These gunners, near the Ypres Salient, are presumably firing a night harassing mission. They are masked against German gas. Gas was commonly used at night because sleeping soldiers were more likely to breathe enough gas to incapacitate or kill them before they could be woken by an alarm. The British used the same logic as well.

From "The infantry cannot do with a gun less": the place of the artillery in the British Expeditionary Force, 1914-1918 by Sanders Marble

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  • European: 1800-present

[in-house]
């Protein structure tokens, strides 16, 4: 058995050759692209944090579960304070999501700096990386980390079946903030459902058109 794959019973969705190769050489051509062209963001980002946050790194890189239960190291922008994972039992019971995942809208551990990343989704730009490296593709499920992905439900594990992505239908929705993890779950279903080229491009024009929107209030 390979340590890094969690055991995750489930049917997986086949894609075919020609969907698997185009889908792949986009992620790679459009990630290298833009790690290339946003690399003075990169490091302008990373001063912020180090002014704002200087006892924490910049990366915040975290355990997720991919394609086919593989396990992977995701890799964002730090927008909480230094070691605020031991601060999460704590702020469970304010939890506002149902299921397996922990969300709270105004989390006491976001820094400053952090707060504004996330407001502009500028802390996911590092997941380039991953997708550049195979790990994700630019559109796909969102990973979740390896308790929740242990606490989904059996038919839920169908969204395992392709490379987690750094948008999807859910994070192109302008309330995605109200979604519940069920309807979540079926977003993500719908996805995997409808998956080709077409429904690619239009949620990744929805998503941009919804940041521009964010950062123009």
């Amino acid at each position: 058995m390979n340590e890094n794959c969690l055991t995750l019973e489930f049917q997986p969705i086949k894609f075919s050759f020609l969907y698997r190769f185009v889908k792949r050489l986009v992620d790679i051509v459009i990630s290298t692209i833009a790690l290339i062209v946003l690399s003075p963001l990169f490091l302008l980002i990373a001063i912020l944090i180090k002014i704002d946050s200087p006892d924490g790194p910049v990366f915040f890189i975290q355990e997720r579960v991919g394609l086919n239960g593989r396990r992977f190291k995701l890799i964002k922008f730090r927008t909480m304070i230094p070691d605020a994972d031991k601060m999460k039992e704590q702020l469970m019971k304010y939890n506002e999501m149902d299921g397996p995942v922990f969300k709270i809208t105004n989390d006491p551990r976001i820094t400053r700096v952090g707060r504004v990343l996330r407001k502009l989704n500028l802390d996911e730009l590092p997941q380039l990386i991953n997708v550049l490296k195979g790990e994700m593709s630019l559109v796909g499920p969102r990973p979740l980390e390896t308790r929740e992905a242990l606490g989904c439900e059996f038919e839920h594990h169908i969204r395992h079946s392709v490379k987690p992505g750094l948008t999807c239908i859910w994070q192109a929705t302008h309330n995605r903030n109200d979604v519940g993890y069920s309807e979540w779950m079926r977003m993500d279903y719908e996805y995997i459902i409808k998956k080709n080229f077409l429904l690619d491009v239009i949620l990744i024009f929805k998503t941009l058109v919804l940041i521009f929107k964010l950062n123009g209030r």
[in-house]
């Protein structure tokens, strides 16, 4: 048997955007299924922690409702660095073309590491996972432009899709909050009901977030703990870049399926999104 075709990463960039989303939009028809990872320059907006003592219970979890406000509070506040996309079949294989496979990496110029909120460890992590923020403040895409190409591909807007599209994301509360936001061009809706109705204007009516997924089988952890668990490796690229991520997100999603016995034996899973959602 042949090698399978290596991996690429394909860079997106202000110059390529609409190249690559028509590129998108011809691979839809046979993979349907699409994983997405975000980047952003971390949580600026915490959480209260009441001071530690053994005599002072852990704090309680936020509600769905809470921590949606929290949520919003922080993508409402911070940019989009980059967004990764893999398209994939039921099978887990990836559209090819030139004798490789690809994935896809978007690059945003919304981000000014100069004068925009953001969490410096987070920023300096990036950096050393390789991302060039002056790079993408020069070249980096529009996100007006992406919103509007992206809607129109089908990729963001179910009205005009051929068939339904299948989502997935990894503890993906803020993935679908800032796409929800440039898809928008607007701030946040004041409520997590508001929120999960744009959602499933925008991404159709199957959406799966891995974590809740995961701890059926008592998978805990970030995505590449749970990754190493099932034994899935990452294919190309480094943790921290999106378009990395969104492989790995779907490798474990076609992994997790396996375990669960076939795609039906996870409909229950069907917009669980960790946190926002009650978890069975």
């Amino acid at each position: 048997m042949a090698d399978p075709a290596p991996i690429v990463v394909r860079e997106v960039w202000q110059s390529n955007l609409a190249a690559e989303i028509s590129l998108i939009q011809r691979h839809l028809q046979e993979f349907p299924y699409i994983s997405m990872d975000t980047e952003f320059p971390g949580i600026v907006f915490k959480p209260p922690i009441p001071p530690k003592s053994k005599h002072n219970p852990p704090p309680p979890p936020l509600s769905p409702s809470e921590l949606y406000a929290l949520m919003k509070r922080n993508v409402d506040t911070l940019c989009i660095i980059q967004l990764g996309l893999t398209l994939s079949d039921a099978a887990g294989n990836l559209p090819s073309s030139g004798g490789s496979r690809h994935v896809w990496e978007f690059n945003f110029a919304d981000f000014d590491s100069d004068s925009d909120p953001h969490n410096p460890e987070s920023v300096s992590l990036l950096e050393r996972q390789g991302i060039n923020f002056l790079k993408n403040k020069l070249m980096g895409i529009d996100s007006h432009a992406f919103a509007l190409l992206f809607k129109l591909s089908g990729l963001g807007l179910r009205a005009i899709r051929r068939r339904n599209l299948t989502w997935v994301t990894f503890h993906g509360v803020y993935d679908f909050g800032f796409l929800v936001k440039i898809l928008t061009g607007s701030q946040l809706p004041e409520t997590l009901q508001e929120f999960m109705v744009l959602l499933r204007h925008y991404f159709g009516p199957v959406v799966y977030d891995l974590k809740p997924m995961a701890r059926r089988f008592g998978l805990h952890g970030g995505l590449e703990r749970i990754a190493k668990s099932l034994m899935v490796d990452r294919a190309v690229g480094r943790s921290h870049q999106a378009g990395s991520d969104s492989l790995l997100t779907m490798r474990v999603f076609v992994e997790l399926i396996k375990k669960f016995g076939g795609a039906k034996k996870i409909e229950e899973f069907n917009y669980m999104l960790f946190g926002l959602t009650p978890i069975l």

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  • 55th Siege Battery Royal Australian Garrison Artillery, Voormezeele, 15 September 1917. The 9.2″ howitzer was an excellent weapon with good range and shell power. However, it was not very mobile; the large box at the right was part of the weapon's frame that helped hold it in place. Every time the howitzer was moved it had to be emptied of around nine tons of earth, disassembled, moved, reassembled, and refilled. In 1918, the rough estimate was that these howitzers were of no use if the front moved more than 3,000 yards per day, as the time taken in moving the weapons far outweighed their time in action. These gunners, near the Ypres Salient, are presumably firing a night harassing mission. They are masked against German gas. Gas was commonly used at night because sleeping soldiers were more likely to breathe enough gas to incapacitate or kill them before they could be woken by an alarm. The British used the same logic as well.